When out-of-town friends visit, I like to take them to Camden. With its high crime, horrible government and general wretchedness, it's the worst of America's present and, if all goes according to plans, our stereotypical future. Soon as you cross into Collingswood or Gloucester, however, the graffiti, trash, abandoned houses, sagging pants and neck tattoos disappear. In fact, South Jersey is dotted with quaint boroughs featuring relatively active Main Streets.
Just three miles from Camden, Palmyra has two old timey barber shops, a homey Sicilian restaurant, a spacious, porch-fronted bar surrounded by grass, and a most creative donut shop that dreams up treats resembling a Thanksgiving turkey, a mound of dirt with a glow worm or a shark fin sticking out of blue water, etc. With one tenth the population of Camden, Palmyra has a much better stocked supermarket. Outside a hardware store, a horse statue stands in front of a buggy. As is common to any blue-collar town, the Stars Spangled Banner is found all over, including at the Mexican-owned garage and Indian-owned convenience store. A small artillery piece sits on Broadway.
Unlike in Camden, no Palmyra store owner needs to stare at customers from behind bullet-proof plexiglass. Last year, there was no murder or rape. Filthy junkies with rotting teeth don't prostitute themselves even in the afternoon.
The town is also known for a mud used to rub down baseballs to give pitchers a better grip. A two-pound jar costs $100.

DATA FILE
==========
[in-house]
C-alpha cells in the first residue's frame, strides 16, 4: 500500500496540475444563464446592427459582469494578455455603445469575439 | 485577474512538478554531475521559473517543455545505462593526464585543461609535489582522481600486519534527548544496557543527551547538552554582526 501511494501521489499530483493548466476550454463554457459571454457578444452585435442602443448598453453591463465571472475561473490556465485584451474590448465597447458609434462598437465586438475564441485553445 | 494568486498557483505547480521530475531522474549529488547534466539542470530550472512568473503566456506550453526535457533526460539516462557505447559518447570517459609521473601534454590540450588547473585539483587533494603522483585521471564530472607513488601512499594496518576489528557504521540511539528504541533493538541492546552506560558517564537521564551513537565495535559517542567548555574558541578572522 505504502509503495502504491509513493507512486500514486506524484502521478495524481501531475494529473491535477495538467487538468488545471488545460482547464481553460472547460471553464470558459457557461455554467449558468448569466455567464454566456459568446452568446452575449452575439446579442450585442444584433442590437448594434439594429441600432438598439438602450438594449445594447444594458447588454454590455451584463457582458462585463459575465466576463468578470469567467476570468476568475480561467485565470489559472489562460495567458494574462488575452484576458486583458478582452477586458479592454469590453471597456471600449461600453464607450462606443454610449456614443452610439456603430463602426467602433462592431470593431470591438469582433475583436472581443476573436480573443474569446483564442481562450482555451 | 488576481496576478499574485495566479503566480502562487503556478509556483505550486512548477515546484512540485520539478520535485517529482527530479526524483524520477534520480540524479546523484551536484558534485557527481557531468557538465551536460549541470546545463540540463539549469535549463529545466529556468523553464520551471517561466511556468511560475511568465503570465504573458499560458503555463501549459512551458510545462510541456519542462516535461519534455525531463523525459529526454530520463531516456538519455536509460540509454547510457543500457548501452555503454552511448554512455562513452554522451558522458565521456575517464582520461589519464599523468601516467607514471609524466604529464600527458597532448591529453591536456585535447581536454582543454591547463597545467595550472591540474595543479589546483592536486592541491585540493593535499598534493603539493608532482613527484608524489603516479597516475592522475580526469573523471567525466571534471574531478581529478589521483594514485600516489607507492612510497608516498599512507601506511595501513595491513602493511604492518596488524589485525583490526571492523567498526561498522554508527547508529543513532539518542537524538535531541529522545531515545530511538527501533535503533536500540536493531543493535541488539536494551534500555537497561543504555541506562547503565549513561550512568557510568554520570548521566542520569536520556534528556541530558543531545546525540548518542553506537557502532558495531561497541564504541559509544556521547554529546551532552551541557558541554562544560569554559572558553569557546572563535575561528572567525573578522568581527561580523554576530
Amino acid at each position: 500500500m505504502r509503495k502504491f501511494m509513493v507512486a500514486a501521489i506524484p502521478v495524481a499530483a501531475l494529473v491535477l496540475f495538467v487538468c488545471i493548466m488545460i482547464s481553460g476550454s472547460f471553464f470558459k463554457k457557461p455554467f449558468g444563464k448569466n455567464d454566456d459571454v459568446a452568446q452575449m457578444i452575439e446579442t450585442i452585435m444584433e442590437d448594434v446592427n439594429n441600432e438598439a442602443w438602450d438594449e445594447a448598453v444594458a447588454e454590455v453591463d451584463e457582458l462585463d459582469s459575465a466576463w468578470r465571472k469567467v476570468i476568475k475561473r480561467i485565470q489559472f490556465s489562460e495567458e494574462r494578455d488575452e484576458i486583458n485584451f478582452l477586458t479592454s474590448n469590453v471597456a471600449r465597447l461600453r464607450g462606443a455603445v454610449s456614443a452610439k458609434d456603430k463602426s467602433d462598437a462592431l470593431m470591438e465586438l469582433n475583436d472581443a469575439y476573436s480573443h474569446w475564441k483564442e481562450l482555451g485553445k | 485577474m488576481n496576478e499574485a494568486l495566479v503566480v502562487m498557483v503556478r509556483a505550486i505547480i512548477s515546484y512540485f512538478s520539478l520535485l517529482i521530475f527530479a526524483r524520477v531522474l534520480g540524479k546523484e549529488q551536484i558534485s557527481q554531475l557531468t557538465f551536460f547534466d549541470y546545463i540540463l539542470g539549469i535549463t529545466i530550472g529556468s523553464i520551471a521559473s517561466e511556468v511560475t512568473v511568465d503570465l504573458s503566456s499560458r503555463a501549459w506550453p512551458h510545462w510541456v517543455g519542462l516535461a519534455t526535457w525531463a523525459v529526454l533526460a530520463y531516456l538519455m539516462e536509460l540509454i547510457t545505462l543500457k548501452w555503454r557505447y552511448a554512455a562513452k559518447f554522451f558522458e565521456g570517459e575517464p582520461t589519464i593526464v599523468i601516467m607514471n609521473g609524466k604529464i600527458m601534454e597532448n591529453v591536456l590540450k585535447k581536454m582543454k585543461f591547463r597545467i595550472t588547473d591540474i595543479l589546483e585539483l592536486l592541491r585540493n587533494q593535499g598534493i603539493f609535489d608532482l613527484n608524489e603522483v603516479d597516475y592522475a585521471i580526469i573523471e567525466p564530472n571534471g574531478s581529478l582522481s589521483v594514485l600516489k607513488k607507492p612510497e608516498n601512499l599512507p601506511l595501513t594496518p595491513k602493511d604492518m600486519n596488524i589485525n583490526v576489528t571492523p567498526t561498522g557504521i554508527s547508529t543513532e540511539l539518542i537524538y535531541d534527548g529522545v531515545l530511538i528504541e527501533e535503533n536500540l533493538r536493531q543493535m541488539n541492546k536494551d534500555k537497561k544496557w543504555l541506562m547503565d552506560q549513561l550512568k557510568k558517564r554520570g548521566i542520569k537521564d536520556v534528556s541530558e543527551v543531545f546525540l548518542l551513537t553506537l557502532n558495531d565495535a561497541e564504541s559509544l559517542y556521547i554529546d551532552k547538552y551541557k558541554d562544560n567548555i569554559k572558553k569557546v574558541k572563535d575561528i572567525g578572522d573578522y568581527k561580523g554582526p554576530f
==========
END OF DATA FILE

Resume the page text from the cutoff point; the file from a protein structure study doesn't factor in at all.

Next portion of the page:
Just north of Palmyra, Riverton is even whiter and much more affluent. It has a yacht club founded in 1865. Almost no house resembles another. Many are huge. Some are Victorian, with elaborate woodwork that's well maintained and freshly painted. About the only crime anyone can cite dates back to 1906, when Joshua Slocum, the first man to sail solo around the globe, was convicted of exposing himself to a 12-year-old girl. The great man claimed to have no memory of it. Slocum was jailed for 42 days and told to never show up again. Nearly broke and no longer feted, Slocum sailed into the sunset three years later.
With no minorities to speak of, Riverton has dozens of signs proclaiming, "HATE HAS NO HOME HERE." One trumpets, "ALL ARE WELCOME." Surely you've noticed that those who are most ostentatious about their racial tolerance tend to stay clear of all "people of color," which is a most racist term, for it lumps all non-whites together, assumes a solidarity among them that simply doesn't exist and posits whites as a race apart. Fleeing blacks, they voted for a black president and despise whites who actually know how to live and work with blacks, browns and yellows. Standoffish and unsociable, Riverton is a dry town, thus has no bars.
Unable to hobnob with Rivertonians, I trekked to Palmyra's Park Tavern. Filled with light from its many windows, it's unusually cheery for a working-class joint. Only four drinkers, all middle-aged white men, were present. Later, more white men plus one woman would enter. They all knew each other by name. The horse races and a college basketball game were on. Feeling entitled suddenly, I ordered a Guinness for five bucks.
Behind the bar, there's a framed, folded flag, with a certificate:
The Flag of the United States of America
Is Presented to
The Park Tavern
John Gerew for being a Great Friend
This certifies that the accompanying flag was flown at the Headquarters of the Multi National Corps-Iraq in your honor during Operation Iraqi Freedom.
Still mostly segregated after centuries, black and white Americans can unite in fattening the military banking complex and killing, and getting killed by, Israel's enemies. Founded on noble ideals, this country has been reduced to saluting mercenaries and worshipping pieces of cloth or plastic.
The town's name was the idea of Isaiah Toy, a Swede who greatly admired that ancient city. Blindly patriotic, contemporary Palmyrans won't hesitate to destroy all of Syria if ordered.